Congressman Mark Foley's office says the e-mails were entirely appropriate and that their release is part of a smear campaign by his opponent.
In the series of e-mails, obtained by ABC News, between the page and Rep. Foley (R-FL), Foley asks the page how old he is, what he wants for his birthday and requests a photo of him.
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The concerned page alerted congressional staffers to the e-mails. In one e-mail, the page writes to a staffer, "Maybe it is just me being paranoid, but seriously. This freaked me out."
Foley's office acknowledges that Foley wrote the e-mails to the page but says they were completely innocent and that Foley is only guilty of being overly friendly.
The e-mails were sent from Foley's personal AOL account. In one, Foley writes, "did you have fun at your conferenceâ€¦what do you want for your birthday coming upâ€¦what stuff do you like to do."
In another Foley writes, "how are you weathering the hurricaneâ€¦are you safeâ€¦send me an email pic of you as wellâ€¦"
The page forwarded that e-mail to a congressional staffer saying it was "sick sick sick sick sick."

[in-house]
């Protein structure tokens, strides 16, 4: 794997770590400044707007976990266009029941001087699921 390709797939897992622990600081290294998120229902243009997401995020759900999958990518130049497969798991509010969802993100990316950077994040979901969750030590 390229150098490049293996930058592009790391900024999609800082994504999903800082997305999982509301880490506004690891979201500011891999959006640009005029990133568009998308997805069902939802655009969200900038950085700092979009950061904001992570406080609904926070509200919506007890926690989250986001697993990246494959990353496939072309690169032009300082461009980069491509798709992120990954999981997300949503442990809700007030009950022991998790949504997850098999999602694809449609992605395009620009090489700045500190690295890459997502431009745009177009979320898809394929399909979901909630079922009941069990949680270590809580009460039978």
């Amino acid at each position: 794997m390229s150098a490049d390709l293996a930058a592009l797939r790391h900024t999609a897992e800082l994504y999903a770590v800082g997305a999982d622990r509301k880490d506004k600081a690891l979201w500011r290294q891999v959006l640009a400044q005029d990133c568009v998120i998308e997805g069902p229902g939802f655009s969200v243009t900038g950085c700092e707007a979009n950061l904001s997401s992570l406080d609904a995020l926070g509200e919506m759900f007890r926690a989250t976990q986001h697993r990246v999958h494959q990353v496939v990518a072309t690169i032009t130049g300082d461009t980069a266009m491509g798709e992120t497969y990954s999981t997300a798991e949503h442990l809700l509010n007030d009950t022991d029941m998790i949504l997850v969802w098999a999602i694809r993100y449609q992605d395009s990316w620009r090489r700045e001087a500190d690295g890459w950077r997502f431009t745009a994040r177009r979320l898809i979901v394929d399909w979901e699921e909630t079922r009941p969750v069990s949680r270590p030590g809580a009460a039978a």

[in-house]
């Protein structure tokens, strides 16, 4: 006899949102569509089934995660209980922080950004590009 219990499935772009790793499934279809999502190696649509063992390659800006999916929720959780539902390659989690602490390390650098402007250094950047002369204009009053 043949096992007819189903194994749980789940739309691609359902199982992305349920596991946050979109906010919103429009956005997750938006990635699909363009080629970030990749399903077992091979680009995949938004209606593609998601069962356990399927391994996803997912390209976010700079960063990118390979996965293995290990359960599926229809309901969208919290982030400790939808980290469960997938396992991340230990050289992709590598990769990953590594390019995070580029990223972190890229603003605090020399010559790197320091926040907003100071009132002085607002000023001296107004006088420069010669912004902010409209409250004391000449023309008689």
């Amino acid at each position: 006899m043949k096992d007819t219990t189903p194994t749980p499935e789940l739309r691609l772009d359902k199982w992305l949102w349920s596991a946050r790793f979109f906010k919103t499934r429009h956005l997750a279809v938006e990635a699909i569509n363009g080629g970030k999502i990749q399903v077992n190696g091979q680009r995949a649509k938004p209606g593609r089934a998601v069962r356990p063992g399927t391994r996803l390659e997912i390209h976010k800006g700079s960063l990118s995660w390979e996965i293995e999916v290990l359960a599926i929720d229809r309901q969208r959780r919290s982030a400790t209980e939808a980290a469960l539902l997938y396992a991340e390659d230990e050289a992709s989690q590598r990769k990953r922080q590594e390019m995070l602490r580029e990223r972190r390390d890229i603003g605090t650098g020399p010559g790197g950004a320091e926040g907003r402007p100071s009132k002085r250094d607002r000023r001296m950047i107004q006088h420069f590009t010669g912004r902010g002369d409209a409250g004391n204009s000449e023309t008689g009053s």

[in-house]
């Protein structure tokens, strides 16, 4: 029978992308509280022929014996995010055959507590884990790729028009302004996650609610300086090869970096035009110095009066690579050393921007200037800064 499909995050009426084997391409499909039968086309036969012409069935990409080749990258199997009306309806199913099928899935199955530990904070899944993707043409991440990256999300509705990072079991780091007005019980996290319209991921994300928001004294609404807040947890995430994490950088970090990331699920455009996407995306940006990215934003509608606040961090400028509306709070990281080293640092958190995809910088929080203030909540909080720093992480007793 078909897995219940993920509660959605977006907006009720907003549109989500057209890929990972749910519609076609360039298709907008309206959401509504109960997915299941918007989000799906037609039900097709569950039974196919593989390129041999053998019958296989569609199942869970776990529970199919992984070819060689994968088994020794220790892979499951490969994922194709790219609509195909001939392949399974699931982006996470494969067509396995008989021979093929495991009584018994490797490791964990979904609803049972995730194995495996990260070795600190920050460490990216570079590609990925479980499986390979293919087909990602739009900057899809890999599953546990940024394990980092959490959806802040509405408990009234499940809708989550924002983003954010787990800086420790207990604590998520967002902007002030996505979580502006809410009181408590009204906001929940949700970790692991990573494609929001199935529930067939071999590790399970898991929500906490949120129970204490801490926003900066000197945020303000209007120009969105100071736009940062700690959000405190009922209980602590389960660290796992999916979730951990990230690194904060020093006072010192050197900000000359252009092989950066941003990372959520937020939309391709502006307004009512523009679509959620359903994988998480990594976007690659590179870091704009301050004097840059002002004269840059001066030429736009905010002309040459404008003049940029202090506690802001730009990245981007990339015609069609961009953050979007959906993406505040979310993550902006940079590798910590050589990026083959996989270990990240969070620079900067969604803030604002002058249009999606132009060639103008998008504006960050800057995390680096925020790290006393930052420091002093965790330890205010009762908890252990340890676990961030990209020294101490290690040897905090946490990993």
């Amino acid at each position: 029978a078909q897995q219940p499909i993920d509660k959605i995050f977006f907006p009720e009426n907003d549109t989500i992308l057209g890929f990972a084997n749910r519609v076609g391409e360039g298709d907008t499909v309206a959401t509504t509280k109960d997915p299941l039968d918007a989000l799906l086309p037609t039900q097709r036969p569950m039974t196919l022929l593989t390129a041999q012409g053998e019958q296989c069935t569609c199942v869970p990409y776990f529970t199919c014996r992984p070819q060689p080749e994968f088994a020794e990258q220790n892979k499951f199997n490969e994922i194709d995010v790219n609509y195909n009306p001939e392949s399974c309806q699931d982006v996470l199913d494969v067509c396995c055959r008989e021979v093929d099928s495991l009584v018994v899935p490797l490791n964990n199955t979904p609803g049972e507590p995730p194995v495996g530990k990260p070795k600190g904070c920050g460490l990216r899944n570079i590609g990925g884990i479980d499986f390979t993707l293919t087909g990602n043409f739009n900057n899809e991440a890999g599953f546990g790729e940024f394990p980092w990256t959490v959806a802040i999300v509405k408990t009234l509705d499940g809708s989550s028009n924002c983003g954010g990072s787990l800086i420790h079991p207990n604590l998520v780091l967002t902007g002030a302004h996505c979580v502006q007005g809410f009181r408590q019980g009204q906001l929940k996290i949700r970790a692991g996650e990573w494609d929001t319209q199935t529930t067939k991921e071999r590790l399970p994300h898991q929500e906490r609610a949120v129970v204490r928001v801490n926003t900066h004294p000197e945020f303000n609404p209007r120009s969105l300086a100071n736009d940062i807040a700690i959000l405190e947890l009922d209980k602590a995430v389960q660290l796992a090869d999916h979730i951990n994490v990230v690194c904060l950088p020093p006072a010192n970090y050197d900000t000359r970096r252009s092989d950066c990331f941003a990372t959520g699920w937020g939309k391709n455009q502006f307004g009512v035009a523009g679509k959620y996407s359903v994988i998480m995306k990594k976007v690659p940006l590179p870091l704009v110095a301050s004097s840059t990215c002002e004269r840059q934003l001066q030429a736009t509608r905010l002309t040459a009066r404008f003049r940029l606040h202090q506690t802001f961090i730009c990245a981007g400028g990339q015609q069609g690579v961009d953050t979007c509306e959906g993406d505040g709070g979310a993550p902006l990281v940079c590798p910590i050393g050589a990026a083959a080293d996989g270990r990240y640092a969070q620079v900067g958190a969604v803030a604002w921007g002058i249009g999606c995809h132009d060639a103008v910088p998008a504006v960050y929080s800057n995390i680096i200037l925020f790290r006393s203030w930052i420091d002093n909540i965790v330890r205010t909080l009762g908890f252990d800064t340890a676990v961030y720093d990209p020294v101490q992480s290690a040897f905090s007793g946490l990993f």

Foley's office says it is their policy to keep pictures of former interns and anyone who may ask for a recommendation on file so they can remember them.
The Congressional page program was started in the 1800s. In its current form, juniors from high school work on Capitol Hill after school or over the summer. The page in question did not work or intern for Foley's office.
Elizabeth Nicolson, Foley's Chief of Staff, said they believe the e-mail exchange began when the page asked Foley for a recommendation and that the subsequent exchange was totally innocent. She said Foley's office believes the e-mails were released by the opposition as part of an "ugly smear campaign."